hatsumode at Sumiyoshi-taisha

06Jan10

Hatsumode — the year’s first visit to a shrine or temple —  is generally celebrated in Japan between January 1st and January 3rd and typically involves making your wishes for the new year known to the kami (the shrine gods); buying new omamori (good luck charms) and burning your old ones since they’re full of bad luck now; purchasing a new year fortune (omikuji), most of which say things like “If you make great effort your year will not be so bad”; and drinking a bit of amazake, a sweet and very mild form of nihonshu.  In 2006 I had a lovely hatsumode at Kasuga-jinja (春日神社), the shrine that’s right around the corner from my house; in 2007 I had a wild hatsumode at Senso-ji temple (金龍山浅草寺); and in 2008 I spent New Year’s Eve at a local bar and then after midnight walked up to a nearby zen temple for the ritual ringing of the bell.  But sometimes it’s nice to take your hatsumode celebrations to a few different locations, so in 2008 I also visited Osaka’s Sumiyoshi-taisha (住吉大社) with Ikko, who decided to wear a kimono even though “Every time I wear a kimono, it always rains.”  And it did rain a little bit too, but not enough to be bothersome.

Sumiyoshi-taisha enshrines the Sumiyoshi Sanjin — a trio of gods believed to protect fishermen and sailors — and is considered one of the oldest examples of the sumiyoshi-zukuri (住吉掌造り) style of shrine architecture.  Here’s a quick description from the venerable japan-guide.com:

Osaka’s Sumiyoshi Taisha is one of Japan’s oldest shrines. Founded in the 3rd century, before the influx of Buddhist architecture from the Asian mainland started, Sumiyoshi Taisha is one of the few shrines displaying a purely Japanese shrine architecture prototype (sumiyoshi-zukuri).

Osaka’s Sumiyoshi Taisha is the most famous of over two thousand Sumiyoshi shrines in Japan. Enshrining kami (Shinto gods) believed to protect travelers, fishermen and sailors on the sea, Sumiyoshi shrines are usually found close to harbors.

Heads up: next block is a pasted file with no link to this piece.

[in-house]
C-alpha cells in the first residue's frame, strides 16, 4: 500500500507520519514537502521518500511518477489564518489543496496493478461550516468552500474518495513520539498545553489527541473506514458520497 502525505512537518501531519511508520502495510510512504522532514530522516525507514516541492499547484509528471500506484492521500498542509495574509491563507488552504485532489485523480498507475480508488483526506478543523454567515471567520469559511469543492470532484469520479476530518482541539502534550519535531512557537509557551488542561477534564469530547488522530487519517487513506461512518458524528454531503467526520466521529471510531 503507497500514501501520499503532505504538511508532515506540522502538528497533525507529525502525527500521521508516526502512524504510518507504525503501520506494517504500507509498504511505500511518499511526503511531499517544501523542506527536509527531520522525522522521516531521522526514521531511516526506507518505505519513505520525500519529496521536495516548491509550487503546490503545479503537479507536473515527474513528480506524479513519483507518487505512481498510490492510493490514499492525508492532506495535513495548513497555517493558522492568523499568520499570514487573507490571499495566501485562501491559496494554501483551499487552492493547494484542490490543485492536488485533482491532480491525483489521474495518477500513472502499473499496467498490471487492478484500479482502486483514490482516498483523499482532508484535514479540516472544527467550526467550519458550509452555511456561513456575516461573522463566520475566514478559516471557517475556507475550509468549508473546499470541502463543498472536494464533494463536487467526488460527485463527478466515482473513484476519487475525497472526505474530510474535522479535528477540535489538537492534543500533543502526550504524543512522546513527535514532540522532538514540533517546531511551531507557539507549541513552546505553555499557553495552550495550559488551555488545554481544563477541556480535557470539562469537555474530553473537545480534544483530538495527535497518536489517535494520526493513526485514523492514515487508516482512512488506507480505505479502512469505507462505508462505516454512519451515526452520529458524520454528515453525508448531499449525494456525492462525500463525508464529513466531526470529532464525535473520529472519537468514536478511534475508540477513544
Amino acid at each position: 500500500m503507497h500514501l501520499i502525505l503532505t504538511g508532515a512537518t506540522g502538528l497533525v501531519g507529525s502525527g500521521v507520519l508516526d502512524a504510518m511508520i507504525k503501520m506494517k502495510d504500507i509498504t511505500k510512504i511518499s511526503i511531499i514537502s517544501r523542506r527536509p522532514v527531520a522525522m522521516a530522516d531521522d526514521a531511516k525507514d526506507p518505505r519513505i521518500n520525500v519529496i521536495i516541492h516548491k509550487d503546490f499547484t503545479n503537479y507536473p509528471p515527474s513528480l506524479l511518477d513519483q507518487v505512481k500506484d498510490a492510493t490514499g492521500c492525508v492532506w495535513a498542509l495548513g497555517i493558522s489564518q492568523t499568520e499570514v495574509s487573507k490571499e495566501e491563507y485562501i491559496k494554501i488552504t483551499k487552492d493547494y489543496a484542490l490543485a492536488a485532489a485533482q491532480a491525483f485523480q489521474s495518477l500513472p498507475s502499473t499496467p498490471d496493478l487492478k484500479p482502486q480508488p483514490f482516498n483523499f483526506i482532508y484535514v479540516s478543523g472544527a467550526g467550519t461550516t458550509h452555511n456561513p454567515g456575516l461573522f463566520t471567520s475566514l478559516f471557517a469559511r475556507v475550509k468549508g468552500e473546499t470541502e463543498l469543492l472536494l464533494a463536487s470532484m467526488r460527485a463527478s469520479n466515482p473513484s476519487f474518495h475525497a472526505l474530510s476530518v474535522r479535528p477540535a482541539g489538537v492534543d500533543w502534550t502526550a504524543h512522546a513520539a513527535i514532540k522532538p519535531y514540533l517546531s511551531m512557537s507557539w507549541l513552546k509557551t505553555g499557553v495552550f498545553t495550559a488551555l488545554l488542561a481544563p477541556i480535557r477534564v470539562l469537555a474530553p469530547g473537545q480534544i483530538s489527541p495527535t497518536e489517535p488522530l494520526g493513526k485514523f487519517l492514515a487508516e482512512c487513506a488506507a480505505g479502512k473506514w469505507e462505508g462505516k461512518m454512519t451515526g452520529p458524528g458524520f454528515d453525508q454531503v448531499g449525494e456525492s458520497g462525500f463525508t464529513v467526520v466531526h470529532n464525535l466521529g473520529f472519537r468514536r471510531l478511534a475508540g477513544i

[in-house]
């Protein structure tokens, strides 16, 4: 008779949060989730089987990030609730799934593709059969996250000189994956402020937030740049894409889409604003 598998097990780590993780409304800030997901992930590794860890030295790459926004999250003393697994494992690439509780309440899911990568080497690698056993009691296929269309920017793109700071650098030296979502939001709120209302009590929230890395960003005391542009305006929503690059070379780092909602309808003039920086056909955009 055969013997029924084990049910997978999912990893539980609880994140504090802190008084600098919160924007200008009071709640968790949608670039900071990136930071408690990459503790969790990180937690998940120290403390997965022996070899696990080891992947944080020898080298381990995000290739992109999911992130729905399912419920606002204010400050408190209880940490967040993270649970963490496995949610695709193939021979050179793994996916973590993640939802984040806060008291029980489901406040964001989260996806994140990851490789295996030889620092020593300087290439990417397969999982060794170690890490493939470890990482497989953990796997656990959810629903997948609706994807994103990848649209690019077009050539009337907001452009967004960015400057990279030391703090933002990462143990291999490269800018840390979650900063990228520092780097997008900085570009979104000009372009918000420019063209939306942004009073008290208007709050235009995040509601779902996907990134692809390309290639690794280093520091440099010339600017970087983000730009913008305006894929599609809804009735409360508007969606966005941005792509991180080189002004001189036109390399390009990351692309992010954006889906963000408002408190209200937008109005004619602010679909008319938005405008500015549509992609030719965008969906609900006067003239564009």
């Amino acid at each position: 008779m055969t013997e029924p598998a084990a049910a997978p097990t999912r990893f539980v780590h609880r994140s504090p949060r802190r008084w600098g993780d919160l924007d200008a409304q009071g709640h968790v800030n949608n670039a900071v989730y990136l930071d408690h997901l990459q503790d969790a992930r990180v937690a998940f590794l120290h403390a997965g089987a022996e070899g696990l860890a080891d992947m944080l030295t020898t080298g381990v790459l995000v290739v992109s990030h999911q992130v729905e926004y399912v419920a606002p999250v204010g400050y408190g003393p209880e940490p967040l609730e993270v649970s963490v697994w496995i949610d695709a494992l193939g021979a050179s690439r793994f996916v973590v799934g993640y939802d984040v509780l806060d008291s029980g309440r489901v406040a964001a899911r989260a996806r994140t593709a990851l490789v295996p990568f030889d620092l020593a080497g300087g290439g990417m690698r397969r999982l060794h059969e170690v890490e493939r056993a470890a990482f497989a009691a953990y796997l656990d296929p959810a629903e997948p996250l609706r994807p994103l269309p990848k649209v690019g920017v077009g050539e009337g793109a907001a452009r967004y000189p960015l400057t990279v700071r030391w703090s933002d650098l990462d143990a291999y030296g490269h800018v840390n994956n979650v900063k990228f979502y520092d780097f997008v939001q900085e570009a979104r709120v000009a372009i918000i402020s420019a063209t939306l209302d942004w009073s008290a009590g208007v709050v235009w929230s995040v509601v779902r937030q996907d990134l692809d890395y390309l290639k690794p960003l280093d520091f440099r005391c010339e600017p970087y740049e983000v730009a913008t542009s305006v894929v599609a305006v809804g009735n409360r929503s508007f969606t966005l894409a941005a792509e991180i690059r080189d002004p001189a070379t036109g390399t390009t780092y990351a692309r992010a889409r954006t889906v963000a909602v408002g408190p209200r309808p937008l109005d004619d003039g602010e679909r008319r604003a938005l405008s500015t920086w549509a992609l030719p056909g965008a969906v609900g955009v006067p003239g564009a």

Sumiyoshi-taishi may be landlocked now, but at one time it was right near the shore and it was a famous place to watch the sun set over Osaka Bay.  Now that Osaka’s landfill-bloated waistline has expanded considerably, there’s no longer even a hint of a nearby shore — though somewhere in the vicinity is a stone lighthouse that, somewhat ironically, now serves the purpose of being interesting by posing as an object that no longer serves any purpose.

This year I had an especially propitious hatsumode that included not only a visit to Mizumadera temple (水間寺) — where young men in traditional Japanese clothing made mochi with wooden cudgels while Buddhist monks chanted their blessings over those of us who sat in the main hall — but also a trip to a small shinto shrine in the mountains that houses a kami that is specifically devoted to curing leg ailments, then a drive up to a shrine in the mountains of Nara that has a 1,200 year-old deified ginkgo tree on the grounds, capped off with a sunset view from the mountains of the reddest, most perfectly round sun that I’ve ever seen.

So why didn’t I write about that instead of a shrine visit that happened in 2008?  Because, as usual, I don’t have my film back from the developer yet.  Film may be beautiful, but it’s not necessarily timely.

Advertisements


2 Responses to “hatsumode at Sumiyoshi-taisha”

  1. 1 cher

    Hi, what time would you recommend we should arrive there on hatsumode?

    • 2 Trane DeVore

      I think any time of day will prove interesting. Of course, arriving on the 1st there will be large crowds — if you like crowds, that’s exciting, if not then you should wait until the 3rd, when the crowds will have calmed down a bit. I don’t think there’s any strict schedule of events, so just showing up and walking around should be nice.


Leave a Reply

Fill in your details below or click an icon to log in:

WordPress.com Logo

You are commenting using your WordPress.com account. Log Out / Change )

Twitter picture

You are commenting using your Twitter account. Log Out / Change )

Facebook photo

You are commenting using your Facebook account. Log Out / Change )

Google+ photo

You are commenting using your Google+ account. Log Out / Change )

Connecting to %s